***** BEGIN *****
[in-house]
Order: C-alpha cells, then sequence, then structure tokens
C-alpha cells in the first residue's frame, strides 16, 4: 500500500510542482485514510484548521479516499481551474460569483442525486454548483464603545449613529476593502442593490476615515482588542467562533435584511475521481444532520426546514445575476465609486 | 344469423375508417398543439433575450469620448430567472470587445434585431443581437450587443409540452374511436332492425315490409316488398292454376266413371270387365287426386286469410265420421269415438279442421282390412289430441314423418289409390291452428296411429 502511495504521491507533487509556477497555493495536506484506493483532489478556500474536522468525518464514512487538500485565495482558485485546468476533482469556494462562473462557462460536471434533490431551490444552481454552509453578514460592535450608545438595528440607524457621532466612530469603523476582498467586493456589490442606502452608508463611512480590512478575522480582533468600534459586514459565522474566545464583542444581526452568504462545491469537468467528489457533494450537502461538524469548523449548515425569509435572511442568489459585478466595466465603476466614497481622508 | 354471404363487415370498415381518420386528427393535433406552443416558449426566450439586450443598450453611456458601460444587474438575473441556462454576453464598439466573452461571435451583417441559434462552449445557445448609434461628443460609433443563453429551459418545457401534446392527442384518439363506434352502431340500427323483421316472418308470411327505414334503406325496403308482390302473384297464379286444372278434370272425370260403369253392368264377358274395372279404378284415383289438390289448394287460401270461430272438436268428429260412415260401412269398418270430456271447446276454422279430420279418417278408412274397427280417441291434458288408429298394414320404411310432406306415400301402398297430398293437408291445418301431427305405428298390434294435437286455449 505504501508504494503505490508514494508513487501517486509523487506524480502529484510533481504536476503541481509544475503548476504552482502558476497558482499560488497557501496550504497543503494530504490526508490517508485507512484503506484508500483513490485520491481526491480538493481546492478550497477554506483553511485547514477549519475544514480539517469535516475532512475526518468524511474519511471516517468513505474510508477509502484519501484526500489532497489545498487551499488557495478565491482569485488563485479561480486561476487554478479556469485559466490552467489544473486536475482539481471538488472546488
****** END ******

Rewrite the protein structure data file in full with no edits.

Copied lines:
[in-house]
Order: C-alpha cells, then sequence, then structure tokens
C-alpha cells in the first residue's frame, strides 16, 4: 500500500510542482485514510484548521479516499481551474460569483442525486454548483464603545449613529476593502442593490476615515482588542467562533435584511475521481444532520426546514445575476465609486 | 344469423375508417398543439433575450469620448430567472470587445434585431443581437450587443409540452374511436332492425315490409316488398292454376266413371270387365287426386286469410265420421269415438279442421282390412289430441314423418289409390291452428296411429 502511495504521491507533487509556477497555493495536506484506493483532489478556500474536522468525518464514512487538500485565495482558485485546468476533482469556494462562473462557462460536471434533490431551490444552481454552509453578514460592535450608545438595528440607524457621532466612530469603523476582498467586493456589490442606502452608508463611512480590512478575522480582533468600534459586514459565522474566545464583542444581526452568504462545491469537468467528489457533494450537502461538524469548523449548515425569509435572511442568489459585478466595466465603476466614497481622508 | 354471404363487415370498415381518420386528427393535433406552443416558449426566450439586450443598450453611456458601460444587474438575473441556462454576453464598439466573452461571435451583417441559434462552449445557445448609434461628443460609433443563453429551459418545457401534446392527442384518439363506434352502431340500427323483421316472418308470411327505414334503406325496403308482390302473384297464379286444372278434370272425370260403369253392368264377358274395372279404378284415383289438390289448394287460401270461430272438436268428429260412415260401412269398418270430456271447446276454422279430420279418417278408412274397427280417441291434458288408429298394414320404411310432406306415400301402398297430398293437408291445418301431427305405428298390434294435437286455449 505504501508504494503505490508514494508513487501517486509523487506524480502529484510533481504536476503541481509544475503548476504552482502558476497558482499560488497557501496550504497543503494530504490526508490517508485507512484503506484508500483513490485520491481526491480538493481546492478550497477554506483553511485547514477549519475544514480539517469535516475532512475526518468524511474519511471516517468513505474510508477509502484519501484526500489532497489545498487551499488557495478565491482569485488563485479561480486561476487554478479556469485559466490552467489544473486536475482539481471538488472546488